Mount Dade is one of the high peaks in the Mount Abbot Group, on the Sierra crest between Mount Abbot and Bear Creek Spire, at the head of Rock Creek Canyon. The Little Lakes Valley at the head of the canyon is is one of the most picturesque regions of the Sierra Nevada, yet it is relatively easy to reach. The high summer trailhead at Mosquito Flat (10,300 feet) offers short approach routes to these magnificent peaks.
Writing many years ago, Norman Clyde said that Mount Dade is "a handsome mountain as one looks up the Rock Creek Basin. To the north it breaks away in sheer cliffs at whose base lies a small glacier. It has been ascended only a few times, although the view from its summit is a very good one." Although it has been climbed a fair number of times since then, the views are still spectacular from the summit. Fortunately, Mount Dade is one of the easiest peaks in this area, offering a challenging but doable class 2 route up its south slope. This route involves climbing the famous Hourglass Couloir which can be choked with ice even in late summer. Mount Dade is also a popular winter mountaineering peak, with excellent skiing terrain from the very top down its moderate south slopes, followed by the 1,000 foot, 40 degree slope of the Hourglass.
The easiest trailhead is at Mosquito Flat (elevation 10300 feet), at the end of Rock Creek Road which branches from Highway 395 between Mammoth Lakes and Bishop. Rock Creek Road is about 15 miles from Mammoth Lakes, paved all the way to Mosquito Flat for about 12 miles. Mosquito Flat is the highest trailhead in Sierra Nevada with an elevation of 10300 ft. This offers short, easy approach to a multitude of high peaks.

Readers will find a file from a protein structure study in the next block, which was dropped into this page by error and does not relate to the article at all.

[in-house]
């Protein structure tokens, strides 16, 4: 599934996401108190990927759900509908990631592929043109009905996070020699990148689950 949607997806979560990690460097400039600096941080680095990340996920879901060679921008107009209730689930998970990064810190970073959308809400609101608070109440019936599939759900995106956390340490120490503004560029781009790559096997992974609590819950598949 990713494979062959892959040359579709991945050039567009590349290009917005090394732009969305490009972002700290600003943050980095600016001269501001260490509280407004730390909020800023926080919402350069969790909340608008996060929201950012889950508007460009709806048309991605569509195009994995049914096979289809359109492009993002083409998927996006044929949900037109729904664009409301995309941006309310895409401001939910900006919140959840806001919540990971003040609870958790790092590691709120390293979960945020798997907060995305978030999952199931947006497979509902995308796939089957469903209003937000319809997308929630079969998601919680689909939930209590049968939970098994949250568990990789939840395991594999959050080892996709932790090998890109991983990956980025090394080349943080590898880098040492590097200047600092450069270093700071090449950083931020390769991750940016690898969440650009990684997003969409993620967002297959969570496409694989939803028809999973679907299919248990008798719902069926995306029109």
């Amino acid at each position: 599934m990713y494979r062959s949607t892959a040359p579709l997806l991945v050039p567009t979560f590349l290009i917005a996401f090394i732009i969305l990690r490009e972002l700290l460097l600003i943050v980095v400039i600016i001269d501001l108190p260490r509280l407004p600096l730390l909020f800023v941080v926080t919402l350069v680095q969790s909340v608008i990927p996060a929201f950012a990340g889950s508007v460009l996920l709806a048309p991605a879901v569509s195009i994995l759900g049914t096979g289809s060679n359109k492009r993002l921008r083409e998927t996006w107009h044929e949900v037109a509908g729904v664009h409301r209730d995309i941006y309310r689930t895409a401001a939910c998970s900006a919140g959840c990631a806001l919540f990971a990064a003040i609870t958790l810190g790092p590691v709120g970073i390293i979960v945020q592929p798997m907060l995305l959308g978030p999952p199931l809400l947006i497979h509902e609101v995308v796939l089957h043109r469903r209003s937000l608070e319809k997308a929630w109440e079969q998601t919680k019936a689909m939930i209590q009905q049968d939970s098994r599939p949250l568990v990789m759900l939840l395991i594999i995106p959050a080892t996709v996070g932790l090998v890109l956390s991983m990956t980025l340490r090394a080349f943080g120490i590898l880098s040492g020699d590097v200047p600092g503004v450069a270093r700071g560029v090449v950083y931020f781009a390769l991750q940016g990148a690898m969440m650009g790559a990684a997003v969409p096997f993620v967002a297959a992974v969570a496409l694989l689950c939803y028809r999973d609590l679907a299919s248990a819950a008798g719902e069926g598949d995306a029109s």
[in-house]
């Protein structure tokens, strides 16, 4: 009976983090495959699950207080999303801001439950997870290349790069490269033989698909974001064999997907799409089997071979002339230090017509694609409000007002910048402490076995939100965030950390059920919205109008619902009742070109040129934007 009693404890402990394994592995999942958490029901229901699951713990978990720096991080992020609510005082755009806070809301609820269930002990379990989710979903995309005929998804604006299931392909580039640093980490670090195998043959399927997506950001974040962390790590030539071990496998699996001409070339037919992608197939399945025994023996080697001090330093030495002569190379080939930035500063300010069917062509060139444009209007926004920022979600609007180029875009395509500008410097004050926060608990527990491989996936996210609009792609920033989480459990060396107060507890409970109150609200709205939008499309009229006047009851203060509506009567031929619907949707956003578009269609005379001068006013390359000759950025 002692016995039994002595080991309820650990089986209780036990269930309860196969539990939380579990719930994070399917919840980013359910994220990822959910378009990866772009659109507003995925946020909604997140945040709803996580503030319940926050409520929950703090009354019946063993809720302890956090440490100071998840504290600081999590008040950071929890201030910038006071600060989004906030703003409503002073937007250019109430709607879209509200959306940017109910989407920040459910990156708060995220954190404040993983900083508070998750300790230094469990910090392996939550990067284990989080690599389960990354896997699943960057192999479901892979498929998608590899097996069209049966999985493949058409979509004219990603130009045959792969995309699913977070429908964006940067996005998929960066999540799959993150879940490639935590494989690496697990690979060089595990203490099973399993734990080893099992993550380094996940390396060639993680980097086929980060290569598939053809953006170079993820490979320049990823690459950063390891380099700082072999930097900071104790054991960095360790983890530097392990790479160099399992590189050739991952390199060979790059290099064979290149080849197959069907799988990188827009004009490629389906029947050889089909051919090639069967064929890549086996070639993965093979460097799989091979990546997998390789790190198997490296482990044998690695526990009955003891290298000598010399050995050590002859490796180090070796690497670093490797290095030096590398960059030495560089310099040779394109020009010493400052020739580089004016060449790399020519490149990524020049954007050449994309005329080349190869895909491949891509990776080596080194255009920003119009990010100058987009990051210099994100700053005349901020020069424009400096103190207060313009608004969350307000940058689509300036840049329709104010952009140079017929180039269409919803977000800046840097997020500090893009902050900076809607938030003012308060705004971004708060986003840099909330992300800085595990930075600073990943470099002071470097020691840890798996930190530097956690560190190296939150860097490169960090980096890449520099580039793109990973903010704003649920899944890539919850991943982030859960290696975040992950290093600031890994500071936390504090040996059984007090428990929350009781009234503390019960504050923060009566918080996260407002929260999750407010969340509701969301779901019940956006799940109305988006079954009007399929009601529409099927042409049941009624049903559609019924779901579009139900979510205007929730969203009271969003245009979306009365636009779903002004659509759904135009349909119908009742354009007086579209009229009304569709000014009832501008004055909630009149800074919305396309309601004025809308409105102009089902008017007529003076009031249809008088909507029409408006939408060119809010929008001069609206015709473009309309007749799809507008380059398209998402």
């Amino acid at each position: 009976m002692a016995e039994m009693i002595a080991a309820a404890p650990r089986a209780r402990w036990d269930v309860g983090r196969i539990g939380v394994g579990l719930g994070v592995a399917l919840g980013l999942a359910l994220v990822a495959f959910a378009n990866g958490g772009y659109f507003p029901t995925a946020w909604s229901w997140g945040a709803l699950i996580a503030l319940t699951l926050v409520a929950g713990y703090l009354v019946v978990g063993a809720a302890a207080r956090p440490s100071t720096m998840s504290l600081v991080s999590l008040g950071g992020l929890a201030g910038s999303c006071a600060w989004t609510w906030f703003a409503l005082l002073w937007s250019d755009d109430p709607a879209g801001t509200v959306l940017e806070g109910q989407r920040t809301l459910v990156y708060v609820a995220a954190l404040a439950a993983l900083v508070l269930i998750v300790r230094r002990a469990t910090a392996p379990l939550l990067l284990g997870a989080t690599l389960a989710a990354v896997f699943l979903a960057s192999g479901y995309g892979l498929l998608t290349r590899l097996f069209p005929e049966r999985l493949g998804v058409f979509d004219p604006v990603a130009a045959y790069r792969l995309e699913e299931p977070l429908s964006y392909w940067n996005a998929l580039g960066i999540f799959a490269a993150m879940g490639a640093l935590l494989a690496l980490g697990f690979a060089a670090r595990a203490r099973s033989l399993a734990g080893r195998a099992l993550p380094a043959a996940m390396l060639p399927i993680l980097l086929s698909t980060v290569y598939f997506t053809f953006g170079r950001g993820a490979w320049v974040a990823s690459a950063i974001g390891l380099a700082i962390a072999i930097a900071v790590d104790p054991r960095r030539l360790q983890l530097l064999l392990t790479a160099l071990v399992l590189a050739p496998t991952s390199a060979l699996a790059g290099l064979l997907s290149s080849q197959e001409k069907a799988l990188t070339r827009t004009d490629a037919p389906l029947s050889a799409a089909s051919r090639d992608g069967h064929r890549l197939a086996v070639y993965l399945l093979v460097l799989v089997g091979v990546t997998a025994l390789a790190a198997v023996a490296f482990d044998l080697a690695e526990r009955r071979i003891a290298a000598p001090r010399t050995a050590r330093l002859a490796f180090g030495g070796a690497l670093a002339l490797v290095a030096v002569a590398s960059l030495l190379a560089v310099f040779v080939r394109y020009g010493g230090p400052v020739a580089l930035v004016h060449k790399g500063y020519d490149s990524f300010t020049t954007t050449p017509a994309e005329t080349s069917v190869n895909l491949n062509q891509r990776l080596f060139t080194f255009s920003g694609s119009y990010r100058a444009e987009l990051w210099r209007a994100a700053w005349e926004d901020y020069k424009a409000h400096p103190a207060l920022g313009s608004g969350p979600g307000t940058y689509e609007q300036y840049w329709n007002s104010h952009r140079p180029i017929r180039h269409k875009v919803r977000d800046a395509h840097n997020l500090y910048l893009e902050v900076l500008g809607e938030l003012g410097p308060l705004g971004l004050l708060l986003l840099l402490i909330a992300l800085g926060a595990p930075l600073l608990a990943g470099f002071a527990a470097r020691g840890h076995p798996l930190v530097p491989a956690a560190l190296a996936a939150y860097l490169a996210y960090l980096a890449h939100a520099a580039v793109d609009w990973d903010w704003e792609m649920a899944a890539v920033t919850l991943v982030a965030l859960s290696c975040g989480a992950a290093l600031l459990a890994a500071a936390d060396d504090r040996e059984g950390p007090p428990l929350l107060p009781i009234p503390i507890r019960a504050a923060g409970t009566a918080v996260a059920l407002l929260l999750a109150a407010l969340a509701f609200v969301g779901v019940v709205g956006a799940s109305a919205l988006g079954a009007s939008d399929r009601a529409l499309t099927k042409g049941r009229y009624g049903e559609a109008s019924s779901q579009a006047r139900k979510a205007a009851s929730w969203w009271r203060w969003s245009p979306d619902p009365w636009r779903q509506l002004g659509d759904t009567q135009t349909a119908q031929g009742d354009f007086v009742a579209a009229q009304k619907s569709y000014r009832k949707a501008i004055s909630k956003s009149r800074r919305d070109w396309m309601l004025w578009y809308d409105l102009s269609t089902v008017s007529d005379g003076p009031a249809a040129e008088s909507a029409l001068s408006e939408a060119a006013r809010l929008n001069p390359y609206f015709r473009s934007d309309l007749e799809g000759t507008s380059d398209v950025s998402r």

For hikers looking for solitude and ease of permit acquisition during popular summer weekends, go to the Pine Creek trailhead (elevation 7000 feet), at the end of Pine Creek Road which branches off Hwy 395 a few miles south. Follow trail to Morgan Pass, which leads into the Rock Creek drainage from the south. Caution: although the length of approach is only about 5 miles longer, you will have to overcome 3000 feet extra of elevation gain, due to Pine Creek's low trailhead. The steep-walled Pine Creek canyon is very avalanche-prone in winter.
Backcountry camping requires a free permit in the John Muir Wilderness, which encompasses the entire area. No campfires are allowed. Permits can be obtained at the National Forest ranger station in Bishop on Main Street (US-395), or the ranger station in Mammoth Lakes on Highway 203 east of town. Since the permits are on a quota system in summer, it can be difficult to get on popular summer weekends. Advance reservation of wilderness permits is a good idea (fee charged).
Rock Creek Road is closed for winter season from October to May.
When To Climb
Summer offers the best weather for climbing, from May to September. In late summer (July - September) the snow couloir may become icy and thus more challenging. Winter ascent requires longer approach due to road closure. Nearby Rock Creek Lake resort offers cross-country skiing services and accomodations in winter.
Backcountry camping requires a free permit (see Red Tape section) in the John Muir Wilderness, which encompasses the entire area. No campfires are allowed. Campers are advised to use bear boxes to store food in order to deter black bears. Roadside camping is generally prohibited except in the 11 fee campgrounds along Rock Creek Road. Commercial lodging can be found at the Rock Creek Lake resort just 1 mile from Mosquito Flat trailhead, or in the town of Toms Place (closest), Bishop, or Mammoth Lakes.
It appears that the crux to the North Couloir is reaching the summit from the Cat Ears Notch. Parties appear to get sucked up a 5th class corner directly off the notch, then rappel into loose sandy gullies to get past the East Cat Ear and regain the ridge on the South side.
INSTEAD, follow a improbable-looking 6-foot wide ramp that climbs up and LEFT for 100' (4th class). Once you turn the corner (out of sight), the difficulties become third class as you cross under the NORTH side of the East Cat Ear.
DESCENT: A 3rd/4th class traverse also exists from the Notch on the North side of the West Cat Ear, gaining a 2nd/3rd class descent on sandy ledges to the Dade-Abbot Col. A mellower snow slope (up to 35 degrees) leads down to the Dade-Abbot Basin.